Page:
Federal agencies aren’t allowed to sell or rent personal information such as names and addresses under the federal Privacy Act, but the USPS just signed a 10-year contract with a Massachusetts company, Imagitas, giving it exclusive rights to manage its change-of-address process. Imagitas sells ads to major retailers, then mails packets stuffed with ads to millions of homes along with the change-of-address letter.

    Though Abine is doing an admirable job to combat this pervasive concern – for people who wish to remain private online – there are literally no fully comprehensive approaches for removing one’s personally identifiable details completely off the web. This area needs firm legislation now.

    It is misguided to lump do-not-track however in the same bucket as name and address detail which is much more nefarious and damaging to people’s privacy. People who consider them the same are simply barking up the wrong tree by overly dramatizing what is a common practice for online advertising that provides clear user benefits like free content and free web services.

  6. Prefer not to disclose says:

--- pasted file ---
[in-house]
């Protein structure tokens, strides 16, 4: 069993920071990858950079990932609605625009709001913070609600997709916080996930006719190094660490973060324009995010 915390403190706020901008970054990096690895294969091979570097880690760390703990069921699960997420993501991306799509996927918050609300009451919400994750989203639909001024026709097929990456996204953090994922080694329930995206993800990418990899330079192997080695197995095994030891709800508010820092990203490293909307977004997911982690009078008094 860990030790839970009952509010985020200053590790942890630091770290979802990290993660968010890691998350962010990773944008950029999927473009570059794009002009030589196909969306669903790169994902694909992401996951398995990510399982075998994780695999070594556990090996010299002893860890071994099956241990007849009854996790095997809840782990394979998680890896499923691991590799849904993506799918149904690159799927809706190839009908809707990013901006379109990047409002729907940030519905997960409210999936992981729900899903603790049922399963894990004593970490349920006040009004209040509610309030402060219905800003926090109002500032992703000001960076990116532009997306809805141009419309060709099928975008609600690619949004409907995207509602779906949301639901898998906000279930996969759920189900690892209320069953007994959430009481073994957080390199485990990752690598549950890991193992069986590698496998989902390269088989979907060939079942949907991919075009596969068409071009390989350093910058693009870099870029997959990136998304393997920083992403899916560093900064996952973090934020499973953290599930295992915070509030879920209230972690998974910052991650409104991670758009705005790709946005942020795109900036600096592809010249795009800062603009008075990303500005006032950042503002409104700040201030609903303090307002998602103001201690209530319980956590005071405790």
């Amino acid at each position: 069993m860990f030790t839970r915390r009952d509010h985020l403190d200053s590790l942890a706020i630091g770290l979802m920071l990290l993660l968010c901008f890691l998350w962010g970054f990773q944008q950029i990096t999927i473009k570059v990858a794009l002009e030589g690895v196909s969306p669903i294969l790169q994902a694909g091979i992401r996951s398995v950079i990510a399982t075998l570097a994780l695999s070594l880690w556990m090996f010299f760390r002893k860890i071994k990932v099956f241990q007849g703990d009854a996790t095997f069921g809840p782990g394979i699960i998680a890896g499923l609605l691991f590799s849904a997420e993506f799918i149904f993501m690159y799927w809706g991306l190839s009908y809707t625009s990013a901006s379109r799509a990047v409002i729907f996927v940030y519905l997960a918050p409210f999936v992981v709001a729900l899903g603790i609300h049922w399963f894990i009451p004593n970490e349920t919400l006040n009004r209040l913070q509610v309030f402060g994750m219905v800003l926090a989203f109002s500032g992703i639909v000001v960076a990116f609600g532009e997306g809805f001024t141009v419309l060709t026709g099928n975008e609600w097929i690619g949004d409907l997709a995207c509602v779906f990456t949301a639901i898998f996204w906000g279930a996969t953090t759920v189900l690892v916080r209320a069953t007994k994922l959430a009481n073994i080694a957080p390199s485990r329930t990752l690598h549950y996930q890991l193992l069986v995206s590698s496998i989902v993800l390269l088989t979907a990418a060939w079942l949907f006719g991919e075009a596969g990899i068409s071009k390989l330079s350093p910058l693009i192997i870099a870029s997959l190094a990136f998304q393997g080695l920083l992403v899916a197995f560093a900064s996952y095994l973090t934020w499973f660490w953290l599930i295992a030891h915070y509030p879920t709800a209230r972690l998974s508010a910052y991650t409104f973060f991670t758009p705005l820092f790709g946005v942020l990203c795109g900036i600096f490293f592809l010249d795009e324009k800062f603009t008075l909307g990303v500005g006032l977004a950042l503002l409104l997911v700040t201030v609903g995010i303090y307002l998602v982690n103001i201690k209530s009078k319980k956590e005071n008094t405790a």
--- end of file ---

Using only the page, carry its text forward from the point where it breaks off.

The government ABSOLUTELY needs to step in and regulate the behavior of these aggregators. If anyone has ever tried to have information removed, they know the frustration of dealing with the maze of information, the lengthy processes you have to go through just to have your information removed. And that’s for the ones that will do it and are nice to you and efficient. Then there are the arrogant ones who cite public records laws for why they are entitled to your information to use as a tool to make money for themselves. And then there are some that are extortionist, demanding money to remove your information. Funny, Iast time I checked, making money off of someone else’s property (their private personal information in this case) wasn’t legal, but for some reason, there appears to be an exemption for people’s personal information. Once upon a time, in the pre-internet age, when people had to go to the inconvenience and cost to get public information about someone, they rarely did so if it was not for legitimate reason, precisely because of the hassle and cost. The law making your personal information public was done so for transparency and good governance reasons. Now, these aggregators are using the law to make money off other unsuspecting people’s backs. This is beyond immoral in my opinion, and just as you would not take things from a store without paying for it (thus notifying the store owner of what you are doing) you should also not be able to take people’s private information and do with it as you please. These aggregators have to be stopped and consumers have to be able to take their power back and control what aspects of their personal information they want to share and with whom.